2 Timothy 1: 16-18 and 4: 19
Paul had a heart that felt everything keenly. It is from his pen that ‘Rejoice with them that do rejoice and weep with them that weep’ comes. It is he who wrote in Phil.4: 8: ‘the bowels of Christ Jesus.’ Many times he speaks in this way, ‘desiring greatly to see thee.’ No wonder, then, that he so felt the kindness of Onesiphorus, and has recorded it all. This name means ‘one who brings profit,’ not unlike ‘Onesimus,’ perhaps given by his parents with the hope, ‘may he prove a helper to many!’ He lived at Ephesus, but business took him away at times from his family to Rome. Perhaps he was converted during the revival at Ephesus, (Acts 19: 1-20). He was :
I. A helper of Paul, though not a preacher.—He did not leave his profession after his conversion, but he and his ‘household’ confessed Christ in their place. He ‘refreshed’ Paul often, by kind deeds and words, and brotherly intercourse, and prayed with him. He cheered him when he felt (as he sometimes did), like 2 Cor. 2:13, ‘no rest in his spirit,’ etc. He paid him little attentions, sent some of his family to run messages for him, or to take him little comforts. Also he ‘ministered’ to him—the very office of the women in Luke 8: 3—giving him of his substance. All this is recorded because of Heb.6:10.
II. A visitor of Paul in prison.— He was not ashamed of my chain. Now that passage, in Matt. 25: 36-43, tells of times of trial and temptation to friends to shun the risk of helping the prisoners. But this man won the prize which Christ speaks of. Simon of Cyrene may have done what he did willingly, but at any rate Onesiphorus did, for ‘he sought me out diligently, and was not ashamed of my chain.’ Paul had been thrust into a Roman prison-cell among many scores of criminals, himself branded as the worst because he was a ‘Christian,’ one of those whom the Emperor had stigmatised as burners of Rome! Yet this faithful friend lets it be known that he is Paul’s friend, finds his way into his cell—sits down and converses with him—bears reproach for him. By this sympathy so practical he proclaims, ‘I am not ashamed of the gospel of Christ.’ Our deeds tell where our heart is; and is it not deeds rather than words that Christ judges by in Matt. 25: 36,43?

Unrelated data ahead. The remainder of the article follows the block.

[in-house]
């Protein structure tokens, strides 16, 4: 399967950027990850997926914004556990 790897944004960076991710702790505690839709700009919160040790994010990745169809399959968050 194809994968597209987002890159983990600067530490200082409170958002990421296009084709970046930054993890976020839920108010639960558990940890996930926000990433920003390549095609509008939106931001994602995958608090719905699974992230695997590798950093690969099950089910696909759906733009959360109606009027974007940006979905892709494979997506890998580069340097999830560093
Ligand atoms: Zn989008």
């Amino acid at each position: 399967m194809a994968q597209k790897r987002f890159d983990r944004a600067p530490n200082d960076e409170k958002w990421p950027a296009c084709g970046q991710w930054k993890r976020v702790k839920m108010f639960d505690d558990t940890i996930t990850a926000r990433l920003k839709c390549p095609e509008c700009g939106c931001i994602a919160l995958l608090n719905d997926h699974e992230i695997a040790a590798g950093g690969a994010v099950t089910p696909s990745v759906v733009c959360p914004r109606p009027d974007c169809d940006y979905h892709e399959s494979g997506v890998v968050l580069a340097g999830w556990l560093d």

III. Paul’s prayer for him and his.—Paul does not narrate the story in his usual style, but in a curiously abrupt way bursts into a fervent prayer for Onesiphorus. ‘The Lord have mercy on his household, may he himself find mercy in that day.’ Does this contain much? Yes, everything. If once the barrier to the outflow of mercy be removed, everything good and heavenly may come in. ‘Have mercy on me’ has a very wide meaning in the Psalms. But specially observe it is ‘in that day’ —the day of Christ, the day of recompenses, just as in Jude 21 ‘mercy unto eternal life’ is at Christ’s appearing to bring the full store of blessing.
This is a case like Ebedmelech’s in Jer. 38. Remember how the Lord took notice of that Ethiopian having shown himself not ashamed of God’s servant (chap. 39: 16, 17, 18).
In the fact that Paul specifies the ‘household’ we may read that they were very dear to Onesiphorus, and were possibly left at home without him at the time Timothy was to carry the message (4:19), and tell of this prayer. Parents, see how the Lord feels for your children!
Now let us look back and glean a few lessons.
1. See how one saint may help another.—Even one who has no gift of utterance may help a great Apostle. Brotherly love expressed in any form has wonderful effects—a look, a word, a prayer, a taking part by sympathy and acknowledgment.
2. Learn not to wait till others come forward.—Work yourself and let others follow. On this occasion ‘no man stood by’ Paul, but all the more was the noble conduct of Onesiphorus felt. So in common work for Christ. ‘I go a fishing’ (John 21: 3). This is your part ; and let others seeing you, follow. ‘We also go with you.’
3. Do much for saints.— Refresh them, ‘minister to’ them, ‘do good unto all men (Gal. 6: 10), especially unto them who are of the household of faith. Remember the Master’s words (Matt.10: 40, 42).
Think of ‘that day’ spoken of here and elsewhere,— so present always to Paul’s mind that he does not specify it. Has your faith led you to love that day? Are you of those who love His appearing? Do you do all as under the light of that day? ‘That day’ begins eternity, and our day of grace now decides our state ‘in that day.’ Will you ‘find mercy in that day’? Have you already ‘in this your day’ found mercy at the mercy-seat through the blood of atonement?